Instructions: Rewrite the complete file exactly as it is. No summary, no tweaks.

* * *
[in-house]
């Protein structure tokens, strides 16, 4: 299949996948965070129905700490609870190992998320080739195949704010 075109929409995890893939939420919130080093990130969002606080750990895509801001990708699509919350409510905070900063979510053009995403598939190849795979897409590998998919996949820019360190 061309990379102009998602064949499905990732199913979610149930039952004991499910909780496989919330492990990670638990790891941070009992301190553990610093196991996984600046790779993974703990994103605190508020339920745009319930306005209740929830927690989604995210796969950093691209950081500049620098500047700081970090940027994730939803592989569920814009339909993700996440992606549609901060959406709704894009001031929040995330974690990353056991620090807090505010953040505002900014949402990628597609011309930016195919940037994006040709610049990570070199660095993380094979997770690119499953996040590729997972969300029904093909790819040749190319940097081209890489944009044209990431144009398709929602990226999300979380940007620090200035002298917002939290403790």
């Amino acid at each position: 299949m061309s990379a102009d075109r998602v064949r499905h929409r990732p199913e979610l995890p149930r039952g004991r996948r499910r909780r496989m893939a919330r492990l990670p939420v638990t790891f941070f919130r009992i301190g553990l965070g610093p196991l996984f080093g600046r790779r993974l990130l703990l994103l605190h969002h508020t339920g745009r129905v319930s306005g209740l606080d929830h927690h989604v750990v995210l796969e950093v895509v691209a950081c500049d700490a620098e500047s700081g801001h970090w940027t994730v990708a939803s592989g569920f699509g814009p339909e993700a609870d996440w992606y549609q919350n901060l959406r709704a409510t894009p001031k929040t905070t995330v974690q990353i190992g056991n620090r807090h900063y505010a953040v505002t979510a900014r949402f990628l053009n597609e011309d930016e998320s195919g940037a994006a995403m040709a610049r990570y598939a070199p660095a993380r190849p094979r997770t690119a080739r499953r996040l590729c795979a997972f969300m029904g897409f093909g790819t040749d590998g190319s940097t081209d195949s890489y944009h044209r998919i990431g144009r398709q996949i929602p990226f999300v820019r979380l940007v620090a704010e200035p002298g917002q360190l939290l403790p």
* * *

[in-house]
């Protein structure tokens, strides 16, 4: 299949996948965070129905700490609870190992998320080739195949704010 075109929409995890893939939420919130080093990130969002606080750990895509801001990708699509919350409510905070900063979510053009995403598939190849795979897409590998998919996949820019360190 061309990379102009998602064949499905990732199913979610149930039952004991499910909780496989919330492990990670638990790891941070009992301190553990610093196991996984600046790779993974703990994103605190508020339920745009319930306005209740929830927690989604995210796969950093691209950081500049620098500047700081970090940027994730939803592989569920814009339909993700996440992606549609901060959406709704894009001031929040995330974690990353056991620090807090505010953040505002900014949402990628597609011309930016195919940037994006040709610049990570070199660095993380094979997770690119499953996040590729997972969300029904093909790819040749190319940097081209890489944009044209990431144009398709929602990226999300979380940007620090200035002298917002939290403790």
């Amino acid at each position: 299949m061309s990379a102009d075109r998602v064949r499905h929409r990732p199913e979610l995890p149930r039952g004991r996948r499910r909780r496989m893939a919330r492990l990670p939420v638990t790891f941070f919130r009992i301190g553990l965070g610093p196991l996984f080093g600046r790779r993974l990130l703990l994103l605190h969002h508020t339920g745009r129905v319930s306005g209740l606080d929830h927690h989604v750990v995210l796969e950093v895509v691209a950081c500049d700490a620098e500047s700081g801001h970090w940027t994730v990708a939803s592989g569920f699509g814009p339909e993700a609870d996440w992606y549609q919350n901060l959406r709704a409510t894009p001031k929040t905070t995330v974690q990353i190992g056991n620090r807090h900063y505010a953040v505002t979510a900014r949402f990628l053009n597609e011309d930016e998320s195919g940037a994006a995403m040709a610049r990570y598939a070199p660095a993380r190849p094979r997770t690119a080739r499953r996040l590729c795979a997972f969300m029904g897409f093909g790819t040749d590998g190319s940097t081209d195949s890489y944009h044209r998919i990431g144009r398709q996949i929602p990226f999300v820019r979380l940007v620090a704010e200035p002298g917002q360190l939290l403790p």